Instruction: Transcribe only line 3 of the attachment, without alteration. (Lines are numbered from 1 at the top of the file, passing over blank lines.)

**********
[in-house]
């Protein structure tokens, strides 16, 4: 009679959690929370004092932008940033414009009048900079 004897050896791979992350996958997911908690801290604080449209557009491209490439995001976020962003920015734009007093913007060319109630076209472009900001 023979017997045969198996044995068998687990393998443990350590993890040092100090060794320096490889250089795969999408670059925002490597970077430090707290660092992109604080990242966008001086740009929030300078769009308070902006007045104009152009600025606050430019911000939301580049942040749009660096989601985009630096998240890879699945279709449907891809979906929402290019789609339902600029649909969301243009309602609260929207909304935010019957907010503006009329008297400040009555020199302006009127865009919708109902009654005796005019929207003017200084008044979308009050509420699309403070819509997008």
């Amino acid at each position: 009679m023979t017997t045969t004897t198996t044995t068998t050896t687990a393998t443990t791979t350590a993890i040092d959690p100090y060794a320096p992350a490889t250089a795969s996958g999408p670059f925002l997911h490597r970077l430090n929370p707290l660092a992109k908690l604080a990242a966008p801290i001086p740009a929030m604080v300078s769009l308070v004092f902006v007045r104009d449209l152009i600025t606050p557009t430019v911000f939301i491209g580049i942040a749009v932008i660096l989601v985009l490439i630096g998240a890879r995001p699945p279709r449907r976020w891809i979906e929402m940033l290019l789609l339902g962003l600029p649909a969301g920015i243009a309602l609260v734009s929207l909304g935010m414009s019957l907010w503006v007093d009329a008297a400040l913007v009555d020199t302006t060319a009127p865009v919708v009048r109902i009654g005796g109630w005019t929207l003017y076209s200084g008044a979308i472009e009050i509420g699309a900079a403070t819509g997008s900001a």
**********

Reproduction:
């Amino acid at each position: 009679m023979t017997t045969t004897t198996t044995t068998t050896t687990a393998t443990t791979t350590a993890i040092d959690p100090y060794a320096p992350a490889t250089a795969s996958g999408p670059f925002l997911h490597r970077l430090n929370p707290l660092a992109k908690l604080a990242a966008p801290i001086p740009a929030m604080v300078s769009l308070v004092f902006v007045r104009d449209l152009i600025t606050p557009t430019v911000f939301i491209g580049i942040a749009v932008i660096l989601v985009l490439i630096g998240a890879r995001p699945p279709r449907r976020w891809i979906e929402m940033l290019l789609l339902g962003l600029p649909a969301g920015i243009a309602l609260v734009s929207l909304g935010m414009s019957l907010w503006v007093d009329a008297a400040l913007v009555d020199t302006t060319a009127p865009v919708v009048r109902i009654g005796g109630w005019t929207l003017y076209s200084g008044a979308i472009e009050i509420g699309a900079a403070t819509g997008s900001a």